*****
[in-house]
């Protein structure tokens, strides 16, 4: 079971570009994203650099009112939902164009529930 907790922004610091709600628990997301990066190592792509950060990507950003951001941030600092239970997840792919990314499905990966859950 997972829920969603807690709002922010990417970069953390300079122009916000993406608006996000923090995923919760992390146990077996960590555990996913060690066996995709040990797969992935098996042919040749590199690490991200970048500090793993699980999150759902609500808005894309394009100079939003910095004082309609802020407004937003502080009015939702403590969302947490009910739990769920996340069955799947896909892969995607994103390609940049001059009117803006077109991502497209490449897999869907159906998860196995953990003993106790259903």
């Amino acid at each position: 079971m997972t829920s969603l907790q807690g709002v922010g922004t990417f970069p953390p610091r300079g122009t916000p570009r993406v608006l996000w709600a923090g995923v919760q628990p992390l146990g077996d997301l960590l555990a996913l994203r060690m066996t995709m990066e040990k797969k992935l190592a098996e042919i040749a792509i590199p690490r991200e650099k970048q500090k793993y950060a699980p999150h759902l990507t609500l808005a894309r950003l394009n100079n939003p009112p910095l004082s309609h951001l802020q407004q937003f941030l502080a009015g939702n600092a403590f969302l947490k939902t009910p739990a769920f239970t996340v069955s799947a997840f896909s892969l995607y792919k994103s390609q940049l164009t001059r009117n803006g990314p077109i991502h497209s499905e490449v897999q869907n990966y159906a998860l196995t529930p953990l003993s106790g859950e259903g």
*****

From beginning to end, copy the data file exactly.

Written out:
[in-house]
């Protein structure tokens, strides 16, 4: 079971570009994203650099009112939902164009529930 907790922004610091709600628990997301990066190592792509950060990507950003951001941030600092239970997840792919990314499905990966859950 997972829920969603807690709002922010990417970069953390300079122009916000993406608006996000923090995923919760992390146990077996960590555990996913060690066996995709040990797969992935098996042919040749590199690490991200970048500090793993699980999150759902609500808005894309394009100079939003910095004082309609802020407004937003502080009015939702403590969302947490009910739990769920996340069955799947896909892969995607994103390609940049001059009117803006077109991502497209490449897999869907159906998860196995953990003993106790259903």
């Amino acid at each position: 079971m997972t829920s969603l907790q807690g709002v922010g922004t990417f970069p953390p610091r300079g122009t916000p570009r993406v608006l996000w709600a923090g995923v919760q628990p992390l146990g077996d997301l960590l555990a996913l994203r060690m066996t995709m990066e040990k797969k992935l190592a098996e042919i040749a792509i590199p690490r991200e650099k970048q500090k793993y950060a699980p999150h759902l990507t609500l808005a894309r950003l394009n100079n939003p009112p910095l004082s309609h951001l802020q407004q937003f941030l502080a009015g939702n600092a403590f969302l947490k939902t009910p739990a769920f239970t996340v069955s799947a997840f896909s892969l995607y792919k994103s390609q940049l164009t001059r009117n803006g990314p077109i991502h497209s499905e490449v897999q869907n990966y159906a998860l196995t529930p953990l003993s106790g859950e259903g």